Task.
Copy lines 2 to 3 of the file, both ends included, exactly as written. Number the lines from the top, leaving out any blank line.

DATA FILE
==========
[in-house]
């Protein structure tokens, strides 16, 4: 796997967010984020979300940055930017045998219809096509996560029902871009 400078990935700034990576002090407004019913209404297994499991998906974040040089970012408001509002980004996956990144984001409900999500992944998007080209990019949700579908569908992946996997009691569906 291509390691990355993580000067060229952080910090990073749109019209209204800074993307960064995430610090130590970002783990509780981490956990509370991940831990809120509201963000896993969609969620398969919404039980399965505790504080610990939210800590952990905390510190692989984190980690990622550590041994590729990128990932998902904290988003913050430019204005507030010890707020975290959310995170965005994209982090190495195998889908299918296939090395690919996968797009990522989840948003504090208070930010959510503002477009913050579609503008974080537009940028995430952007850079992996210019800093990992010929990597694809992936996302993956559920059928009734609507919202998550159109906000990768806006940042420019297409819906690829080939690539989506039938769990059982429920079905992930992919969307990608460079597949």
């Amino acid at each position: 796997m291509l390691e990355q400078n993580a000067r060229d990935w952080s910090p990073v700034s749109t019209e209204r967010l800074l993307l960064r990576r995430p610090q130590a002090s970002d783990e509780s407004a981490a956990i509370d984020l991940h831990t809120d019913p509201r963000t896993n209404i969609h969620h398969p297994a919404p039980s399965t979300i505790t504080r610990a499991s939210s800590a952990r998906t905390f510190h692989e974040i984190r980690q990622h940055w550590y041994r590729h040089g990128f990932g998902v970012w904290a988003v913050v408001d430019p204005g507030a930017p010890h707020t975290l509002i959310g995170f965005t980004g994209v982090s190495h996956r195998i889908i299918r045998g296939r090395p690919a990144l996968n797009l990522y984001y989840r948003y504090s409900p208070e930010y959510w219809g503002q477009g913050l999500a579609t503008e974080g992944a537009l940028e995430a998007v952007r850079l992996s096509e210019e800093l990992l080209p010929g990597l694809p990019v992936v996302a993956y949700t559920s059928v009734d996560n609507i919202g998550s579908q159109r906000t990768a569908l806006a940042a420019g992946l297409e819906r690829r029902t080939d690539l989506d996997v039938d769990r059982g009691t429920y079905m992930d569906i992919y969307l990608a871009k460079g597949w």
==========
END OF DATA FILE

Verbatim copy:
């Protein structure tokens, strides 16, 4: 796997967010984020979300940055930017045998219809096509996560029902871009 400078990935700034990576002090407004019913209404297994499991998906974040040089970012408001509002980004996956990144984001409900999500992944998007080209990019949700579908569908992946996997009691569906 291509390691990355993580000067060229952080910090990073749109019209209204800074993307960064995430610090130590970002783990509780981490956990509370991940831990809120509201963000896993969609969620398969919404039980399965505790504080610990939210800590952990905390510190692989984190980690990622550590041994590729990128990932998902904290988003913050430019204005507030010890707020975290959310995170965005994209982090190495195998889908299918296939090395690919996968797009990522989840948003504090208070930010959510503002477009913050579609503008974080537009940028995430952007850079992996210019800093990992010929990597694809992936996302993956559920059928009734609507919202998550159109906000990768806006940042420019297409819906690829080939690539989506039938769990059982429920079905992930992919969307990608460079597949």
């Amino acid at each position: 796997m291509l390691e990355q400078n993580a000067r060229d990935w952080s910090p990073v700034s749109t019209e209204r967010l800074l993307l960064r990576r995430p610090q130590a002090s970002d783990e509780s407004a981490a956990i509370d984020l991940h831990t809120d019913p509201r963000t896993n209404i969609h969620h398969p297994a919404p039980s399965t979300i505790t504080r610990a499991s939210s800590a952990r998906t905390f510190h692989e974040i984190r980690q990622h940055w550590y041994r590729h040089g990128f990932g998902v970012w904290a988003v913050v408001d430019p204005g507030a930017p010890h707020t975290l509002i959310g995170f965005t980004g994209v982090s190495h996956r195998i889908i299918r045998g296939r090395p690919a990144l996968n797009l990522y984001y989840r948003y504090s409900p208070e930010y959510w219809g503002q477009g913050l999500a579609t503008e974080g992944a537009l940028e995430a998007v952007r850079l992996s096509e210019e800093l990992l080209p010929g990597l694809p990019v992936v996302a993956y949700t559920s059928v009734d996560n609507i919202g998550s579908q159109r906000t990768a569908l806006a940042a420019g992946l297409e819906r690829r029902t080939d690539l989506d996997v039938d769990r059982g009691t429920y079905m992930d569906i992919y969307l990608a871009k460079g597949w």